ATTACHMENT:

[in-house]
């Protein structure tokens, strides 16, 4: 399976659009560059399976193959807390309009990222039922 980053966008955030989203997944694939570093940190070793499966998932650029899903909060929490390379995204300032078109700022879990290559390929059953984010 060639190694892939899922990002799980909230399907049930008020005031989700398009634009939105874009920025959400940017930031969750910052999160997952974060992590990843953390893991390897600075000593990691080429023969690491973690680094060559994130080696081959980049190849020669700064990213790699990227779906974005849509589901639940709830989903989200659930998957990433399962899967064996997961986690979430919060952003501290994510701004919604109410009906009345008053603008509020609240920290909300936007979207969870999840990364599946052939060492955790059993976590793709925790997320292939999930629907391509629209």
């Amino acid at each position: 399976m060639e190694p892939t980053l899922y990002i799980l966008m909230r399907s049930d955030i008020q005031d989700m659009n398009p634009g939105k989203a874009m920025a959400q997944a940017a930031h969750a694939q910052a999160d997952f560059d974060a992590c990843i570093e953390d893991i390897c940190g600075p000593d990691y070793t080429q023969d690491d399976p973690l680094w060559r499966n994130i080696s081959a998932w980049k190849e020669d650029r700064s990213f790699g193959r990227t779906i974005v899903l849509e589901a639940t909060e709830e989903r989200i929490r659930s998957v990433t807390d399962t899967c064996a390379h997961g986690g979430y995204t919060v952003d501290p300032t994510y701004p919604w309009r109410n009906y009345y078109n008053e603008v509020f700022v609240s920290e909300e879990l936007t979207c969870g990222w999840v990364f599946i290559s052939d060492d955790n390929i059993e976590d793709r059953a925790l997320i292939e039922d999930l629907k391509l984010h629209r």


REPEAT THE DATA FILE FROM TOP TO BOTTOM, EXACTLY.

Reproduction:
[in-house]
């Protein structure tokens, strides 16, 4: 399976659009560059399976193959807390309009990222039922 980053966008955030989203997944694939570093940190070793499966998932650029899903909060929490390379995204300032078109700022879990290559390929059953984010 060639190694892939899922990002799980909230399907049930008020005031989700398009634009939105874009920025959400940017930031969750910052999160997952974060992590990843953390893991390897600075000593990691080429023969690491973690680094060559994130080696081959980049190849020669700064990213790699990227779906974005849509589901639940709830989903989200659930998957990433399962899967064996997961986690979430919060952003501290994510701004919604109410009906009345008053603008509020609240920290909300936007979207969870999840990364599946052939060492955790059993976590793709925790997320292939999930629907391509629209």
């Amino acid at each position: 399976m060639e190694p892939t980053l899922y990002i799980l966008m909230r399907s049930d955030i008020q005031d989700m659009n398009p634009g939105k989203a874009m920025a959400q997944a940017a930031h969750a694939q910052a999160d997952f560059d974060a992590c990843i570093e953390d893991i390897c940190g600075p000593d990691y070793t080429q023969d690491d399976p973690l680094w060559r499966n994130i080696s081959a998932w980049k190849e020669d650029r700064s990213f790699g193959r990227t779906i974005v899903l849509e589901a639940t909060e709830e989903r989200i929490r659930s998957v990433t807390d399962t899967c064996a390379h997961g986690g979430y995204t919060v952003d501290p300032t994510y701004p919604w309009r109410n009906y009345y078109n008053e603008v509020f700022v609240s920290e909300e879990l936007t979207c969870g990222w999840v990364f599946i290559s052939d060492d955790n390929i059993e976590d793709r059953a925790l997320i292939e039922d999930l629907k391509l984010h629209r």